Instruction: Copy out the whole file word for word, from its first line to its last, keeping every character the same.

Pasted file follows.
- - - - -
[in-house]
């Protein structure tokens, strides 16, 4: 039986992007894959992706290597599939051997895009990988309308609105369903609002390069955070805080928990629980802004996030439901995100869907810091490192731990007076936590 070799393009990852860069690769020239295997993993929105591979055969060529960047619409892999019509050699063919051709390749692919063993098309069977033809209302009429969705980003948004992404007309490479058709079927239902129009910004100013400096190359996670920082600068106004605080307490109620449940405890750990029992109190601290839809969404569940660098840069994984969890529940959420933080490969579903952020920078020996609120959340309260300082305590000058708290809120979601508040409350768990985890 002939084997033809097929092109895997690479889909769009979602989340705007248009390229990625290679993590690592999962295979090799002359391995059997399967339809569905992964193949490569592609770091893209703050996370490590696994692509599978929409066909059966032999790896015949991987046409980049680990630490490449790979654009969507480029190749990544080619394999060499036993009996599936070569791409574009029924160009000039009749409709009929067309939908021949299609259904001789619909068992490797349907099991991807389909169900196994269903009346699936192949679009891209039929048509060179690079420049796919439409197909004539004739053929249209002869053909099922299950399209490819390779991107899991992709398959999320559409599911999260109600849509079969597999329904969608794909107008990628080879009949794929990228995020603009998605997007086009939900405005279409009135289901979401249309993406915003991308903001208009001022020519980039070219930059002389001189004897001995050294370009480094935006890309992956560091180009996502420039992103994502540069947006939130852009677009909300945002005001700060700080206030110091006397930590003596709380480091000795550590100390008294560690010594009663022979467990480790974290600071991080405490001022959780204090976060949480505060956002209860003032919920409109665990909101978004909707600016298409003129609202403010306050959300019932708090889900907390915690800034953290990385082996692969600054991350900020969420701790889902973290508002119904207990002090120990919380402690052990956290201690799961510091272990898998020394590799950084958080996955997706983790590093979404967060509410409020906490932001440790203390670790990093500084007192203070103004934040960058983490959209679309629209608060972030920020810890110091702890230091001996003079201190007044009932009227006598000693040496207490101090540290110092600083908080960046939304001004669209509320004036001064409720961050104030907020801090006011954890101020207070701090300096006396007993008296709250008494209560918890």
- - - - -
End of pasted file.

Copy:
[in-house]
């Protein structure tokens, strides 16, 4: 039986992007894959992706290597599939051997895009990988309308609105369903609002390069955070805080928990629980802004996030439901995100869907810091490192731990007076936590 070799393009990852860069690769020239295997993993929105591979055969060529960047619409892999019509050699063919051709390749692919063993098309069977033809209302009429969705980003948004992404007309490479058709079927239902129009910004100013400096190359996670920082600068106004605080307490109620449940405890750990029992109190601290839809969404569940660098840069994984969890529940959420933080490969579903952020920078020996609120959340309260300082305590000058708290809120979601508040409350768990985890 002939084997033809097929092109895997690479889909769009979602989340705007248009390229990625290679993590690592999962295979090799002359391995059997399967339809569905992964193949490569592609770091893209703050996370490590696994692509599978929409066909059966032999790896015949991987046409980049680990630490490449790979654009969507480029190749990544080619394999060499036993009996599936070569791409574009029924160009000039009749409709009929067309939908021949299609259904001789619909068992490797349907099991991807389909169900196994269903009346699936192949679009891209039929048509060179690079420049796919439409197909004539004739053929249209002869053909099922299950399209490819390779991107899991992709398959999320559409599911999260109600849509079969597999329904969608794909107008990628080879009949794929990228995020603009998605997007086009939900405005279409009135289901979401249309993406915003991308903001208009001022020519980039070219930059002389001189004897001995050294370009480094935006890309992956560091180009996502420039992103994502540069947006939130852009677009909300945002005001700060700080206030110091006397930590003596709380480091000795550590100390008294560690010594009663022979467990480790974290600071991080405490001022959780204090976060949480505060956002209860003032919920409109665990909101978004909707600016298409003129609202403010306050959300019932708090889900907390915690800034953290990385082996692969600054991350900020969420701790889902973290508002119904207990002090120990919380402690052990956290201690799961510091272990898998020394590799950084958080996955997706983790590093979404967060509410409020906490932001440790203390670790990093500084007192203070103004934040960058983490959209679309629209608060972030920020810890110091702890230091001996003079201190007044009932009227006598000693040496207490101090540290110092600083908080960046939304001004669209509320004036001064409720961050104030907020801090006011954890101020207070701090300096006396007993008296709250008494209560918890």